While scams can happen on any platform, and some cross-platform development environments (Java, Adobe Flash) can create malware on any platform that supports them, the bottom line is that Windows is the center of the malware universe. Windows is so full of holes it makes Swiss Cheese jealous. For all the anti-virus software out there, their effectiveness has steadily declined over the years, detecting only 70 to 90 percent of malware according to a report from a few years ago. The situation hasn’t improved over the years, as malware is increasingly prevalent and more sophisticated in its methods of attack and evasion.

Windows is a war zone. If you choose to participate in this environment, you must take increasingly intricate actions to stay protected. And that protection is dubious in nature. Where simple anti-virus software and firewalls used to be enough for most people, it is becoming increasingly clear that additional layers of protection are necessary to actually be “protected”. Most of these steps are far beyond the average computer user’s comprehension or feasibility of implementation and even then it is a constant battle to stay updated and aware.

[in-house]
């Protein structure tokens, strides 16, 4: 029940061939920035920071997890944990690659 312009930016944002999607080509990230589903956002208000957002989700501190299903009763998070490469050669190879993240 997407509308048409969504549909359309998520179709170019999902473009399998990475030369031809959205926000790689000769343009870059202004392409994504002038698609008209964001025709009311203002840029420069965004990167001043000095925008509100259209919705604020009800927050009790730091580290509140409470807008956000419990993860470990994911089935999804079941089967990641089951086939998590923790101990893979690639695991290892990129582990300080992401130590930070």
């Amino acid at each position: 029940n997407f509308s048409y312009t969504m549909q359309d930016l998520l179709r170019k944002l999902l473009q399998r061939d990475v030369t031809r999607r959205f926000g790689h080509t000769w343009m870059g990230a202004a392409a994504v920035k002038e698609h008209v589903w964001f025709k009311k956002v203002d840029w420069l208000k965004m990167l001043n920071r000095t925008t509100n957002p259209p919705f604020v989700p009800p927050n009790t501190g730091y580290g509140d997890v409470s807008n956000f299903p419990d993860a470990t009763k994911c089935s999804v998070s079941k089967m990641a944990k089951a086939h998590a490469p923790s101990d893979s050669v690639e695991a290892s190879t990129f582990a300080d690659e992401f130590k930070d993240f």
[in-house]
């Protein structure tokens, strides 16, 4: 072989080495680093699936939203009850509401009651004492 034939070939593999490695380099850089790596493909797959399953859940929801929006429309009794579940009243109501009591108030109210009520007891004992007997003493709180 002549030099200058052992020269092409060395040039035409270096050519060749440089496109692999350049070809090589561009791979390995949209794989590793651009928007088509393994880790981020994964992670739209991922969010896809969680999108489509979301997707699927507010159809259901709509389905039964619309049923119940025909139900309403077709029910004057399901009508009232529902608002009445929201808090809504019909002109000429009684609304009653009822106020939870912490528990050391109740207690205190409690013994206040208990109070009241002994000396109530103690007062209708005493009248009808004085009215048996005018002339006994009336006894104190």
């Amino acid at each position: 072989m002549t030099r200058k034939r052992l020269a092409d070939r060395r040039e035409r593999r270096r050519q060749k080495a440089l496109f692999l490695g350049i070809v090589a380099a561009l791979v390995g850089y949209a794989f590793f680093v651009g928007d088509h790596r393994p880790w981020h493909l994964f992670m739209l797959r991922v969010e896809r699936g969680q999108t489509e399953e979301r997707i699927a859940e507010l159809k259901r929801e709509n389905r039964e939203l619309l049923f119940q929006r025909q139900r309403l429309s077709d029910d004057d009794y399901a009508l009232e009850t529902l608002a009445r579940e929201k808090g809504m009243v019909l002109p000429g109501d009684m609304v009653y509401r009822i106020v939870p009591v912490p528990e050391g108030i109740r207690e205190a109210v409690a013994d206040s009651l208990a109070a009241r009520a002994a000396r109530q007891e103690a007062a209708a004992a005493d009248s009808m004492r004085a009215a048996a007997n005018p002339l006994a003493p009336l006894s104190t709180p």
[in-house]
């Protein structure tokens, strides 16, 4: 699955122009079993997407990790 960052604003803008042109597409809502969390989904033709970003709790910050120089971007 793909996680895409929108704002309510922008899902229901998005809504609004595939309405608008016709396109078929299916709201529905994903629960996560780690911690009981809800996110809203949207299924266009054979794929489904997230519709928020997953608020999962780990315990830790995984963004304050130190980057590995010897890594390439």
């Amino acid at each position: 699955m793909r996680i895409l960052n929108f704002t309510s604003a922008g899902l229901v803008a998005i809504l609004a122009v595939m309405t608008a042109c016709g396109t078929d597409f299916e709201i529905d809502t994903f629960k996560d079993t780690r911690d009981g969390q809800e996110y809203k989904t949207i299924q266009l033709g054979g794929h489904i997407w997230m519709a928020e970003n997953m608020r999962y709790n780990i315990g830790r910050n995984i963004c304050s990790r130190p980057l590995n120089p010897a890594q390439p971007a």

When will enough be enough? Untold numbers of individuals and businesses lose millions upon millions of dollars a year combating a problem that Microsoft’s operating system fosters. Sure it isn’t Microsoft’s fault that malware authors feast on their operating system, but the reality is that Microsoft created the environment for malware to flourish. Something MUST change in the technology industry because this simply can NOT continue. Technology is supposed to make our lives easier, not harder.